I had agreed to meet Charlie and Bill at 8:15 to walk to the buses. There was never a question of Charlie or Bill advancing to the final rounds. Bill is a multi-world record holder and Charlie is the world record holder at 400 meters in age group M55-59. Both are many times world champions and both have been selected to the USATF Hall of Fame. I was surrounded by the best in masters track. It can be humbling to walk around a world track meet with either one of them since they are recognized and constantly stopped by other athletes. The humbling part occurs when I have to continually introduce myself to their fans. Next time I will describe to Bill and Charlie’s admirers the content of the erotic dreams. Maybe they will remember me that way? I felt good in the warm-up. I wasn’t feeling 100% but was appreciably better for having slept. The partial smile I wore was merely left over from the dreams and not illustrative of my true mood.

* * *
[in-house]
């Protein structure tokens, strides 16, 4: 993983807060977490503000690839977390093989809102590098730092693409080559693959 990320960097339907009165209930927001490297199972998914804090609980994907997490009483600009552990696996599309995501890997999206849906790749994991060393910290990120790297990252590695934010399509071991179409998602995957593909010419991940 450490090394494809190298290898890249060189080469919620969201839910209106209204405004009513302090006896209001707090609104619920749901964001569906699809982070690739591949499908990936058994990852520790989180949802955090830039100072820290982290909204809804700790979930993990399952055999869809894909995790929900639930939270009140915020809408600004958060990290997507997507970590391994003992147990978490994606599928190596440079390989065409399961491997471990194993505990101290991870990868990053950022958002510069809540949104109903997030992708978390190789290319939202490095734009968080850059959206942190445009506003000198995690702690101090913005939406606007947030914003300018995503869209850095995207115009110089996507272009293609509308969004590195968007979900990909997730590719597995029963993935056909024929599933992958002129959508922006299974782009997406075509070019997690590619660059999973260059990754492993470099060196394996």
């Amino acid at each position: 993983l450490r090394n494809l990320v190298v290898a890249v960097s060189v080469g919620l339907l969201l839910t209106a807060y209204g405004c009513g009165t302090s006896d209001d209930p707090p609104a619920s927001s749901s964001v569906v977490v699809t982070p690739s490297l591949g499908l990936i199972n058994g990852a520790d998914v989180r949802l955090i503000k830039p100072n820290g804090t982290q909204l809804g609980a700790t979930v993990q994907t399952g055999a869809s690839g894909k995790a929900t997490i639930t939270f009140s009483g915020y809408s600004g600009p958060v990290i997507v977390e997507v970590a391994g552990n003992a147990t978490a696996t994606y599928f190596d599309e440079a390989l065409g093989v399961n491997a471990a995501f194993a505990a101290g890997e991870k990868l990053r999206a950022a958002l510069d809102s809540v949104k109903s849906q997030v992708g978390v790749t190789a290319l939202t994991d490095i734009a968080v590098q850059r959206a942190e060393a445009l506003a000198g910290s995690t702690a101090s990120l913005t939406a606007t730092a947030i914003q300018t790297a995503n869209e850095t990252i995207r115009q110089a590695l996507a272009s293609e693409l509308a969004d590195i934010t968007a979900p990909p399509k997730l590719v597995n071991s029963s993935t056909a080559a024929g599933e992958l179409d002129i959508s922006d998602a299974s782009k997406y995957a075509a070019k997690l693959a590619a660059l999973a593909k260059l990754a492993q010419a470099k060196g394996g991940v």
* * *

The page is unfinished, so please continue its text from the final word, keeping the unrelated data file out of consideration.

As I stared down the track moments before the race I felt I would be able to uncork a good run and advance to the final that would be run later in the day. The warm-up was thorough and I felt more alive than I had in the previous more troublesome days. I had drawn lane 2. On my right in lane 3 was none other than Alasdair Ross. He was beginning to feel a little like a shadow; an aloof shadow at that. On my left in lane 1 was a Polish runner with a determined and unsmiling countenance. When the gun sounded I drove low and hard from the blocks. Throughout the summer I had been using a personalized visual image to remain low and drive through the important start portion of the race. Staying low and driving through is a concept required for the best time you can run and I had taught myself to imagine I am pushing a stalled car with my head. Odd as it sounds, it had done wonders for my start and in fact it had helped me run very fast times in the early part of the summer. I had come to Riccione with the second fastest time in the world for 2006 at 100 meters. There is danger in this preoccupation with driving low. It is possible to slightly hang a spike or lose your balance in this precarious execution of technique. My drive out was excellent and the video shows I cleared the blocks earlier than the competition. Then as if I had not been doused with enough disaster for one trip, fate intervened once again. On the fifth step I drug a spike ever so slightly across the top of the track. It produced a stumble that sent one hand out before I quickly regrouped and maintained balance. It was over. Racing against the 16 fastest in the world allows no margin of error. Interestingly my time was actually faster than the day before but well below my ability. I ran the race through but I couldn’t make up the ground required to advance to the final. I watched from the infield as my friend Bill blew away the field in heat two with ease. I remain in awe of his amazing consistency in big meets.